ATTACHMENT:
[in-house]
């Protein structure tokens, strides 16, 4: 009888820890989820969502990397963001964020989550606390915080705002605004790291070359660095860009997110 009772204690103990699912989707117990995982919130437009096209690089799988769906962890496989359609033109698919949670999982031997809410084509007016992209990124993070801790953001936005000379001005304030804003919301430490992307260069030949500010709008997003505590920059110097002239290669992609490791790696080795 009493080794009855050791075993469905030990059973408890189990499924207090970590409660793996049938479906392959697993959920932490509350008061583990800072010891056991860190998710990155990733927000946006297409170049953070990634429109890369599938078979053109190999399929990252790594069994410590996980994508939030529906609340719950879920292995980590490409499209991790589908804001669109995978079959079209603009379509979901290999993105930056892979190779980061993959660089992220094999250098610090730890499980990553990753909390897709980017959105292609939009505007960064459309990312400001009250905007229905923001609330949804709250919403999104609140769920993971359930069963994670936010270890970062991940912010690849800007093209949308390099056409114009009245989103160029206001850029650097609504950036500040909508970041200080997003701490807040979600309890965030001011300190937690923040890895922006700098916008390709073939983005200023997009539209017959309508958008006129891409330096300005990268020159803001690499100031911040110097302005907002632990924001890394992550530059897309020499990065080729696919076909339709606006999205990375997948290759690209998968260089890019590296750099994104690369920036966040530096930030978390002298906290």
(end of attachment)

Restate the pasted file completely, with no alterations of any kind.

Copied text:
[in-house]
């Protein structure tokens, strides 16, 4: 009888820890989820969502990397963001964020989550606390915080705002605004790291070359660095860009997110 009772204690103990699912989707117990995982919130437009096209690089799988769906962890496989359609033109698919949670999982031997809410084509007016992209990124993070801790953001936005000379001005304030804003919301430490992307260069030949500010709008997003505590920059110097002239290669992609490791790696080795 009493080794009855050791075993469905030990059973408890189990499924207090970590409660793996049938479906392959697993959920932490509350008061583990800072010891056991860190998710990155990733927000946006297409170049953070990634429109890369599938078979053109190999399929990252790594069994410590996980994508939030529906609340719950879920292995980590490409499209991790589908804001669109995978079959079209603009379509979901290999993105930056892979190779980061993959660089992220094999250098610090730890499980990553990753909390897709980017959105292609939009505007960064459309990312400001009250905007229905923001609330949804709250919403999104609140769920993971359930069963994670936010270890970062991940912010690849800007093209949308390099056409114009009245989103160029206001850029650097609504950036500040909508970041200080997003701490807040979600309890965030001011300190937690923040890895922006700098916008390709073939983005200023997009539209017959309508958008006129891409330096300005990268020159803001690499100031911040110097302005907002632990924001890394992550530059897309020499990065080729696919076909339709606006999205990375997948290759690209998968260089890019590296750099994104690369920036966040530096930030978390002298906290």